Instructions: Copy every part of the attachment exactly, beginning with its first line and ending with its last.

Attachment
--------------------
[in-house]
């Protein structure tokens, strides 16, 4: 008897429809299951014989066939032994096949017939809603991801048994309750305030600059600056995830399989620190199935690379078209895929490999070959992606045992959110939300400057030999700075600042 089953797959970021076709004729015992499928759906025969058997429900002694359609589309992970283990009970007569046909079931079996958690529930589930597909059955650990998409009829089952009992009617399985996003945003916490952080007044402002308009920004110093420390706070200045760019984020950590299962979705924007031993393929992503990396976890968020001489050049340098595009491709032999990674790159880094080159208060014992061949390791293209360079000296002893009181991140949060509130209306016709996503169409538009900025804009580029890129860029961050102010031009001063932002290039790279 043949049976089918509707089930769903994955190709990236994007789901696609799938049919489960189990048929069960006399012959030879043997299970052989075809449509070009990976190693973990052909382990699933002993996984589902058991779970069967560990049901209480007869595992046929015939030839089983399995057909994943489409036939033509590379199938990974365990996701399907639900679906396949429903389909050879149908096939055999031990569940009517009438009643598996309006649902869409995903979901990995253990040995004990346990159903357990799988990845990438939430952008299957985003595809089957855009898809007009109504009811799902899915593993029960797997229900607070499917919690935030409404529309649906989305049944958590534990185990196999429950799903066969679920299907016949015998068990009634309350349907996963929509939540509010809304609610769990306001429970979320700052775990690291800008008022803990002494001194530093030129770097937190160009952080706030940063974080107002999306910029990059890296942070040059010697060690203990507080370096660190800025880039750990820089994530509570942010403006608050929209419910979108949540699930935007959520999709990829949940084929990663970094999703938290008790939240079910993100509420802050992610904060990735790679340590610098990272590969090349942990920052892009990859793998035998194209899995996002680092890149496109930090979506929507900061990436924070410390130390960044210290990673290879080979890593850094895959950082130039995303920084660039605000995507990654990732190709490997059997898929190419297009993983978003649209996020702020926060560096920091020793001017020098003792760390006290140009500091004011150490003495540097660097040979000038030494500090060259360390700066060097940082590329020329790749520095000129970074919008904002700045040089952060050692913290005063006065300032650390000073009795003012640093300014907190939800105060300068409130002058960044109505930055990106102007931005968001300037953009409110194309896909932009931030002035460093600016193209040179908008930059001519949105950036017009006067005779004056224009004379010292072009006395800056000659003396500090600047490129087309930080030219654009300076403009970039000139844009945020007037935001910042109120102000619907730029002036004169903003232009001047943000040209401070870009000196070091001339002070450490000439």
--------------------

[in-house]
């Protein structure tokens, strides 16, 4: 008897429809299951014989066939032994096949017939809603991801048994309750305030600059600056995830399989620190199935690379078209895929490999070959992606045992959110939300400057030999700075600042 089953797959970021076709004729015992499928759906025969058997429900002694359609589309992970283990009970007569046909079931079996958690529930589930597909059955650990998409009829089952009992009617399985996003945003916490952080007044402002308009920004110093420390706070200045760019984020950590299962979705924007031993393929992503990396976890968020001489050049340098595009491709032999990674790159880094080159208060014992061949390791293209360079000296002893009181991140949060509130209306016709996503169409538009900025804009580029890129860029961050102010031009001063932002290039790279 043949049976089918509707089930769903994955190709990236994007789901696609799938049919489960189990048929069960006399012959030879043997299970052989075809449509070009990976190693973990052909382990699933002993996984589902058991779970069967560990049901209480007869595992046929015939030839089983399995057909994943489409036939033509590379199938990974365990996701399907639900679906396949429903389909050879149908096939055999031990569940009517009438009643598996309006649902869409995903979901990995253990040995004990346990159903357990799988990845990438939430952008299957985003595809089957855009898809007009109504009811799902899915593993029960797997229900607070499917919690935030409404529309649906989305049944958590534990185990196999429950799903066969679920299907016949015998068990009634309350349907996963929509939540509010809304609610769990306001429970979320700052775990690291800008008022803990002494001194530093030129770097937190160009952080706030940063974080107002999306910029990059890296942070040059010697060690203990507080370096660190800025880039750990820089994530509570942010403006608050929209419910979108949540699930935007959520999709990829949940084929990663970094999703938290008790939240079910993100509420802050992610904060990735790679340590610098990272590969090349942990920052892009990859793998035998194209899995996002680092890149496109930090979506929507900061990436924070410390130390960044210290990673290879080979890593850094895959950082130039995303920084660039605000995507990654990732190709490997059997898929190419297009993983978003649209996020702020926060560096920091020793001017020098003792760390006290140009500091004011150490003495540097660097040979000038030494500090060259360390700066060097940082590329020329790749520095000129970074919008904002700045040089952060050692913290005063006065300032650390000073009795003012640093300014907190939800105060300068409130002058960044109505930055990106102007931005968001300037953009409110194309896909932009931030002035460093600016193209040179908008930059001519949105950036017009006067005779004056224009004379010292072009006395800056000659003396500090600047490129087309930080030219654009300076403009970039000139844009945020007037935001910042109120102000619907730029002036004169903003232009001047943000040209401070870009000196070091001339002070450490000439």